Some UC Jewish Studies programs seem to be part of the growing problem of anti-Israel and anti-Zionist bias on UC campuses. Consider the lecture sponsored by the UC Davis [UCD] Jewish Studies Program on October 21,2011.
The lecturer was University of London professor Gilbert Achcar, author of the controversial book, “The Arabs and the Holocaust: The Arab-Israeli War of Narratives.” He was introduced by Diane Wolf, current chair of the UCD program, Professor Susan Miller, and founding chair, David Biale. Professor Miller praised Achcar and called his scholarship “courageous.”
Achcar may have been courageous in acknowledging the Holocaust was a uniquely horrifying event directed at Jews and that Palestinian leader Haj Amin al-Husseini’s anti-Semitism and collaboration with Hitler were deplorable. But after these observations, he careened into anti-Zionist, anti-Israel charges and distortions. Despite ample evidence to the contrary, he argued that the Mufti’s Jew-hatred had little influence on Palestinian and Arab hostility to Israel. He dismissed evidence about the cross-fertilization of Muslim anti-Semitism and Nazi-inspired anti-Semitism as hyperbole and charged that Israel exploits the Holocaust and exaggerates the Mufti’s influence only for propaganda purposes.
More disturbingly, he has argued that the rise of Zionism in 1920, not prejudice, spawned Arab Jew-hatred, essentially accusing Jews of causing anti-Semitism. Indeed, in his book, he excuses the current popularity of the Czarist anti-Semitic forgery, “The Protocols of the Elders of Zion,” in the Arab world, arguing it must be read from an anti-Zionist, not an anti-Semitic, perspective.
Achcar minimized pogroms against and expulsions of Jews in the Arab world after World War II and after Israel’s reestablishment, equating their expulsion with the American internment of Japanese-Americans during World War II. He repeated anti-Israel clichés, denying Israel’s right to exist and referring to it as a “settler colonial project” built on “Arab land,” accusing Zionists of "ethnic cleansing of the Palestinians," and downplaying any suggestion of Pan-Arab racism toward the Jewish people.
Despite these tendentious charges, challenging questions were not welcomed during the Q & A.
I was abruptly censored while attempting to establish facts to challenge Mr. Achcar’s skewed conclusion that the Grand Mufti’s anti-Semitism had only a minimal impact on both Jews and Arabs. Professors Miller and Biale angrily told me the questions were insulting and to either stop or leave the room. So much for free speech and scholarly discourse in academia.
Unfortunately, this lecture was not an anomaly. It is symptomatic of attitudes in the UC Davis Jewish Studies Program and elsewhere in the UC system. Approximately 30 Jewish Studies faculty members signed a March 3 letter to the Orange County District Attorney opposing legal action against the “Irvine 11.” The “Irvine 11” were the Muslim Student Union students who had orchestrated a disruption of a lecture by Israel Ambassador Michael Oren on the UC Irvine campus, in violation of both campus guidelines and the law. The six UCD faculty connected to Jewish/Middle Eastern scholarship who signed that letter are: David Biale; Ari Kelman; Ze’ev Maoz; Susan Miller; Brenda Deen Schildgen; and Diane Wolf.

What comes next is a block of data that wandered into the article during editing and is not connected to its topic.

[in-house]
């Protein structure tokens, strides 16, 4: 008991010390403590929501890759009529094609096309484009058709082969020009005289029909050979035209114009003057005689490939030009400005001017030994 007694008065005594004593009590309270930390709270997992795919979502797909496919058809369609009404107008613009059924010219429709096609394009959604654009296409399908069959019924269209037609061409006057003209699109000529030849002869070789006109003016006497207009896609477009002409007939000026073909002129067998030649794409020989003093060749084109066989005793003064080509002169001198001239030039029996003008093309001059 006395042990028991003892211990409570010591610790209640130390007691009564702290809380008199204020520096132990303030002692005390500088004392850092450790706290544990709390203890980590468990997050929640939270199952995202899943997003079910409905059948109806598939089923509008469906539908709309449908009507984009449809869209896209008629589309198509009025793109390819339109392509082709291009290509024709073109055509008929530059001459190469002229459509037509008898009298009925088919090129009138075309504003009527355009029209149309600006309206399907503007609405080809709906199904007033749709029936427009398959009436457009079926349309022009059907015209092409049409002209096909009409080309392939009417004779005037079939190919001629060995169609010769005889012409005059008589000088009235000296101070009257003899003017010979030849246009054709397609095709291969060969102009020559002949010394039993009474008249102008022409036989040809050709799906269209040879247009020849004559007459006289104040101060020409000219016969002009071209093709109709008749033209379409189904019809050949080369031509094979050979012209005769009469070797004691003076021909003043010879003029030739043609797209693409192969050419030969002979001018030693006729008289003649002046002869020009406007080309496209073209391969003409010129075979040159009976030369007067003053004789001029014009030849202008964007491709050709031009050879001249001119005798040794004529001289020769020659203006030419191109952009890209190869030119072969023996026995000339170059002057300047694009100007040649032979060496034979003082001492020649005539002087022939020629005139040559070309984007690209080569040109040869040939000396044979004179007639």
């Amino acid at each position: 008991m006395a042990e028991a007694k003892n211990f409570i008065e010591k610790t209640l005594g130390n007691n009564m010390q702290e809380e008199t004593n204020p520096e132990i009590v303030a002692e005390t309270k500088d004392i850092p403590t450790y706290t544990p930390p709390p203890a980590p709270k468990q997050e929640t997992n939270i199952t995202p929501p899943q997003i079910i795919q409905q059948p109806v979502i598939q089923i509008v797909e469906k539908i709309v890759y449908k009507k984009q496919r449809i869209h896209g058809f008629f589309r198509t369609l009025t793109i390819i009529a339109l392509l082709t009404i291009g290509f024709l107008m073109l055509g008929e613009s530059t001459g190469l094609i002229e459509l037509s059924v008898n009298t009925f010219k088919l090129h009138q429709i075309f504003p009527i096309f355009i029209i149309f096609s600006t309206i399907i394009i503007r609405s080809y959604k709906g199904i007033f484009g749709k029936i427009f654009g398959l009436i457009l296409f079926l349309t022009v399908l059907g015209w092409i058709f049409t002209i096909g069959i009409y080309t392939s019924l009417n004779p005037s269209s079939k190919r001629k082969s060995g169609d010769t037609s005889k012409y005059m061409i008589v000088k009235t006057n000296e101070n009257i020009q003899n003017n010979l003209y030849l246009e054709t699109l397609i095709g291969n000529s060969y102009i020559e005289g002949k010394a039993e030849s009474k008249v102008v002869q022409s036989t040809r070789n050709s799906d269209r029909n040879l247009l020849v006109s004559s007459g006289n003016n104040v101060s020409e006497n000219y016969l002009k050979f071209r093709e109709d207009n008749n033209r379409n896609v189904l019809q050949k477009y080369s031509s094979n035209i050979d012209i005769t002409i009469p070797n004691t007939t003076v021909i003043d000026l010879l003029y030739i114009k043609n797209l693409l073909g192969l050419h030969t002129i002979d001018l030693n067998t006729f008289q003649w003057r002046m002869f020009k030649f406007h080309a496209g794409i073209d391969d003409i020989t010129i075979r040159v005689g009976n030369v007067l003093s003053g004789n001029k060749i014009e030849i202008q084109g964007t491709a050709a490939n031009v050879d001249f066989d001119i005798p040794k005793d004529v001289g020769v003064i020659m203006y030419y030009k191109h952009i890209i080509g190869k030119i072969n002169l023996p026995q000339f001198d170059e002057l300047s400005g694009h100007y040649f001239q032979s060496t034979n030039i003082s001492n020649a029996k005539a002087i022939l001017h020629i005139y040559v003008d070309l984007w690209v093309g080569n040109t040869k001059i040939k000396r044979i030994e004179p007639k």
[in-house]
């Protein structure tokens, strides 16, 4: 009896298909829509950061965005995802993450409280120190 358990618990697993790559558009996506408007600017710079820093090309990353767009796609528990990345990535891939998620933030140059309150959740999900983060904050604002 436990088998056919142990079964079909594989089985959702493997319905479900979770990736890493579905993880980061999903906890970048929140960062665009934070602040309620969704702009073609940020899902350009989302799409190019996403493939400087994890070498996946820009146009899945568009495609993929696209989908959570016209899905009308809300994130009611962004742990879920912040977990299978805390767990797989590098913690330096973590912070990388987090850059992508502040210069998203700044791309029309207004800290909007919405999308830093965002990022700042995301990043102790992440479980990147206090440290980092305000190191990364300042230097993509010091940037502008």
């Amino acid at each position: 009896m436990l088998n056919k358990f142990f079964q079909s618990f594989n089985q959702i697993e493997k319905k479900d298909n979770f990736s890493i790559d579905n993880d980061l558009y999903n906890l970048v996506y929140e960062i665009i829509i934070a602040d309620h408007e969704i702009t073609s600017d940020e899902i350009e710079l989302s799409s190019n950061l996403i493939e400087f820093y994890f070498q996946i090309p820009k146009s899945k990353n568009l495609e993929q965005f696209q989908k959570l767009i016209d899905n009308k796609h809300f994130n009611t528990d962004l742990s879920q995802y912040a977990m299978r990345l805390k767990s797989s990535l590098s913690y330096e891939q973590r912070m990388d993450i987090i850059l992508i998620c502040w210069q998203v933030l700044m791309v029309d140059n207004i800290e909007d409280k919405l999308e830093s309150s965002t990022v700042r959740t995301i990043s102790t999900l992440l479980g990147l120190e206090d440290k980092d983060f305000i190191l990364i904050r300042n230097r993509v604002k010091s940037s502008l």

Yet, these same academics turn a blind eye to campus anti-Semitism. Open letters were submitted to UC President Mark Yudof in June of 2010, highlighting the rise of anti-Semitism throughout the UC system. Some of the signatories included the Simon Wiesenthal Center, CAMERA, StandWithUs, and Scholars for Peace in the Middle East. More than 700 students signed an on-line petition. In September, 2011, more than 5,200 supporters sent another letter to Mr. Yudof, urging him to investigate and take action. Thus far, not one of the UCD professors referenced above has signed on to the letters, nor have they taken action to protect Jewish students from harassment and fear on their own campus. In fact, Emanuel Ringelblum and Professor David Biale criticized the decision by the U.S. Office of Civil Rights to extend Title VI protection to Jewish students as “bizarre” because “the Jews are a group with power.” (Jewish Daily Forward, “Federal Civil Rights Policy Expanded To Protect Jewish College Students,” by Joy Resmovits, issue of November 12, 2010.)
Blind allegiance to any ideology is dangerous for the free exchange of ideas that is supposed to be the hallmark of a university. It is even more dangerous in the current climate where professors and academic departments encourage anti-Israel, anti-Zionist, and anti-Jewish views and behaviors. Too often, students who express favorable views about Israel are ridiculed and verbally abused. Surely Jewish Studies Departments should ensure that the distortions and misinformation that propel anti-Israel dogmas are exposed and critiqued. People committed to intellectual integrity and the future of Israel and the Jewish people should be concerned about these trends in Jewish Studies Programs.
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